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The Environmental Protection Agency announced Tuesday it was easing up on requirements for oil and gas producers and making other changes to an Obama-era rule cutting emissions of methane, a potent greenhouse gas, as it works toward a broader repeal in the coming months.
Why it matters: Methane is a potent greenhouse gas that’s also the primary component of natural gas. It’s sometimes purposefully or inadvertently leaked in the production and transport of the fuel — and when drilling for oil. The EPA has been slow in its approach toward rolling back Obama-era methane rules.
One level deeper: As we reported a few weeks ago, the agency is set to later propose a broader draft rule that includes a range of regulatory options, but likely contains a preference for wholly rolling back direct rules cutting methane from new wells, according to an administration official. The proposal will instead point to a separate air-pollution rule issued in 2012 that inadvertently cuts methane emissions as it targets other air pollutants.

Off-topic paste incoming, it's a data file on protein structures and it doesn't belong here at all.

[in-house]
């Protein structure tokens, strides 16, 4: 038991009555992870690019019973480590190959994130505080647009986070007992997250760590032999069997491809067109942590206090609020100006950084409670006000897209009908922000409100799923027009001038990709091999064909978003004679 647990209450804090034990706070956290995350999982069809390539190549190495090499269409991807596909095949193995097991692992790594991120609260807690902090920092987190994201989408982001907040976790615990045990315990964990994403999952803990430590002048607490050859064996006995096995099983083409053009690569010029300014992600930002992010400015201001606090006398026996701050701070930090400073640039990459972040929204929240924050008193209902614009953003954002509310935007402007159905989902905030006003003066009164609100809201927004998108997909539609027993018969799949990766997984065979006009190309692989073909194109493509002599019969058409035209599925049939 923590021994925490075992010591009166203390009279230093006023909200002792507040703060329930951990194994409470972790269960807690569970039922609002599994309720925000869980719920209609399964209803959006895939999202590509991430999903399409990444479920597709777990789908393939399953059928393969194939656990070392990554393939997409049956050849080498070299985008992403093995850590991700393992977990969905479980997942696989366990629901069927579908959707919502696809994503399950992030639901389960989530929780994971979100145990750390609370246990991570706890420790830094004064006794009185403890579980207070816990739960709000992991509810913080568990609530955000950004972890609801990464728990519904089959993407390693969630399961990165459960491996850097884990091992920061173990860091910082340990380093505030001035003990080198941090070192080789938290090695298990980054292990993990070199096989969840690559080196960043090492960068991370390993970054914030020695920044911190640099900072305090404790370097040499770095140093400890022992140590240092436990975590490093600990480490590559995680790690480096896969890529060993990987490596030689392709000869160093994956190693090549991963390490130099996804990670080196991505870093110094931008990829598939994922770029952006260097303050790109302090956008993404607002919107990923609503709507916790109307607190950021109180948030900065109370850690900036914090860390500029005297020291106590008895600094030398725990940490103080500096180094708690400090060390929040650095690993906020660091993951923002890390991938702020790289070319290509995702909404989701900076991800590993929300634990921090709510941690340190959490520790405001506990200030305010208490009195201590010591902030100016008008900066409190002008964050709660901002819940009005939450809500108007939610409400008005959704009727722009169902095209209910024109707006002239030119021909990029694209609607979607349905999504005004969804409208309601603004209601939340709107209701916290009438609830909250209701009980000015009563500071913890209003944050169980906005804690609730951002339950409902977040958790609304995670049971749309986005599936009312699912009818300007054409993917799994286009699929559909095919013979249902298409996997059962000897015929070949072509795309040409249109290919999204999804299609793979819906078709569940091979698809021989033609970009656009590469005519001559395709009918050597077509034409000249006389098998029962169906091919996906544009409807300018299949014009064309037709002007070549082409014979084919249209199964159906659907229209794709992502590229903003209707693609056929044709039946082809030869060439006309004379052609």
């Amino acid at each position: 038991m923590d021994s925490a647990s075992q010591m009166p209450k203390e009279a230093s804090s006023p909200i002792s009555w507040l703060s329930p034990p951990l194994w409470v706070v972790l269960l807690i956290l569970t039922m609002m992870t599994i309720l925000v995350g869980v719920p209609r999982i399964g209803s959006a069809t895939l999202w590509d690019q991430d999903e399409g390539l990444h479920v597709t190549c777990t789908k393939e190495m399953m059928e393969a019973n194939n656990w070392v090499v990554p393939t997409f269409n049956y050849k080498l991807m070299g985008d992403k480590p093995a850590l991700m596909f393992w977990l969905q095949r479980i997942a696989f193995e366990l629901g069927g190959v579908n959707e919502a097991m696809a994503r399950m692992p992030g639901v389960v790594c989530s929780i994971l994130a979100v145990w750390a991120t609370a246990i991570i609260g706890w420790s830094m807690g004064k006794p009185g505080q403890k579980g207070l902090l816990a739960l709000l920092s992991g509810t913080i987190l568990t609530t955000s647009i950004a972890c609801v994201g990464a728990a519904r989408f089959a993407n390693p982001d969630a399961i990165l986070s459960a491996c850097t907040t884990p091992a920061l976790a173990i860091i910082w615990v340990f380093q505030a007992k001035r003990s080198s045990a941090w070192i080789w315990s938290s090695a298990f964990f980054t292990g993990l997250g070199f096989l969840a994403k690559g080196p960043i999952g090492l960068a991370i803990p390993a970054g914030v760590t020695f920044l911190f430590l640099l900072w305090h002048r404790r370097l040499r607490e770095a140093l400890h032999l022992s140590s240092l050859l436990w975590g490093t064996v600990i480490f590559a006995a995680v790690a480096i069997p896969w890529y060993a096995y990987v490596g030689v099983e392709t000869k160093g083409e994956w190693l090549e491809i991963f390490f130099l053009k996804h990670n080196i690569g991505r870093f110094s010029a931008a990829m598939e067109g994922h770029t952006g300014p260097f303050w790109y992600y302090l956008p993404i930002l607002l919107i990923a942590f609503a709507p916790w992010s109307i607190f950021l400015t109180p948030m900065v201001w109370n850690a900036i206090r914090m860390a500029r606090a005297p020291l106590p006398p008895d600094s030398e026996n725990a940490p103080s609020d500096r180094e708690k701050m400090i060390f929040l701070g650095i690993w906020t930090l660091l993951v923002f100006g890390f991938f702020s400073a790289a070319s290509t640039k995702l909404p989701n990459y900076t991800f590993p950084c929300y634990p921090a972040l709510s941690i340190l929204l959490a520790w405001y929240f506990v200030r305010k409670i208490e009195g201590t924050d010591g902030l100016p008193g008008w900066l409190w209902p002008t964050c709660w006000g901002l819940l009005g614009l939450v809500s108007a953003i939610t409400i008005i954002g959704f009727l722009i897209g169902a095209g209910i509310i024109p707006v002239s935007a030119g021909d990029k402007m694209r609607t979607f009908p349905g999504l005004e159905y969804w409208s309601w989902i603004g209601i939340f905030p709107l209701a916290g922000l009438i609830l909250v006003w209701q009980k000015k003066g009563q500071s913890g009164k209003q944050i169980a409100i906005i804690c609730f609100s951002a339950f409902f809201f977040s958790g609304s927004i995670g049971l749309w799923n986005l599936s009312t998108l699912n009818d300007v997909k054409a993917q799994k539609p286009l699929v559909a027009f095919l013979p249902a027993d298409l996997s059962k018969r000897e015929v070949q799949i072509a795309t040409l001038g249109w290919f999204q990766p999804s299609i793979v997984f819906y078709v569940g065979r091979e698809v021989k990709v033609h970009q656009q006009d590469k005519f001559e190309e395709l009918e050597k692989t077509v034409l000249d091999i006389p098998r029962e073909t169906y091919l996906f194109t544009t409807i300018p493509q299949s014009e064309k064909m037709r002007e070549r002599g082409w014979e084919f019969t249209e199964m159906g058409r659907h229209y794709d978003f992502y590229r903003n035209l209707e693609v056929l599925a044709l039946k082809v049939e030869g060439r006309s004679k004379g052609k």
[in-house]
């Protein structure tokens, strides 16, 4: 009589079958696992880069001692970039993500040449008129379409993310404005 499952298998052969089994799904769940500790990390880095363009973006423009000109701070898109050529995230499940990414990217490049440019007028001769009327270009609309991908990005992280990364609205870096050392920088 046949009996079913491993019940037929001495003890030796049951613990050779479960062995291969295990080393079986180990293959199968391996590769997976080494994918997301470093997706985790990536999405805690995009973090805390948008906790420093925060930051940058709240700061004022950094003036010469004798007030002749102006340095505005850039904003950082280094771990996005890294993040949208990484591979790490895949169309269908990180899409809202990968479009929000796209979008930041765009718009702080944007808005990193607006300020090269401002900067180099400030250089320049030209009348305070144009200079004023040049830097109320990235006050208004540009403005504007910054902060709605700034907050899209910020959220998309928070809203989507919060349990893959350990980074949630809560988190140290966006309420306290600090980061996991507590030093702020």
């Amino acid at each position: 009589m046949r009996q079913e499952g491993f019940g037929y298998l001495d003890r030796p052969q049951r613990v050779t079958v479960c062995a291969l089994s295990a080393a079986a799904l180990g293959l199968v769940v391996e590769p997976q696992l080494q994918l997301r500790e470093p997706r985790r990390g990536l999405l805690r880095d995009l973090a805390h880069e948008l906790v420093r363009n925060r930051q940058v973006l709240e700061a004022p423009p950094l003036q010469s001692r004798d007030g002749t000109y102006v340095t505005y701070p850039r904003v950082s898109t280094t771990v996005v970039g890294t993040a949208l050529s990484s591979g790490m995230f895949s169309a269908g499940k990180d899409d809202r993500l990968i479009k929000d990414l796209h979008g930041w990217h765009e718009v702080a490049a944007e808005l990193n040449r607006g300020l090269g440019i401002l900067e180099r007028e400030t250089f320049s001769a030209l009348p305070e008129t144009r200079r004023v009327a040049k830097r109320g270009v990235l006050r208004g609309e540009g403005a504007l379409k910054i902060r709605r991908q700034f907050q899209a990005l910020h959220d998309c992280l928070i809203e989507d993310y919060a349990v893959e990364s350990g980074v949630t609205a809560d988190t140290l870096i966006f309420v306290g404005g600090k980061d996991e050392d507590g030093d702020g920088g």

The big picture: The EPA’s methane moves are the latest in a broad regulatory rollback ordered by President Trump. The Interior Department is working on repealing another rule cutting methane emissions from oil and gas wells on federally owned lands. Other big rules that have been rolled back and/or replaced with far looser versions include the cutting of carbon emissions from power plants and stricter fuel-efficiency standards of cars.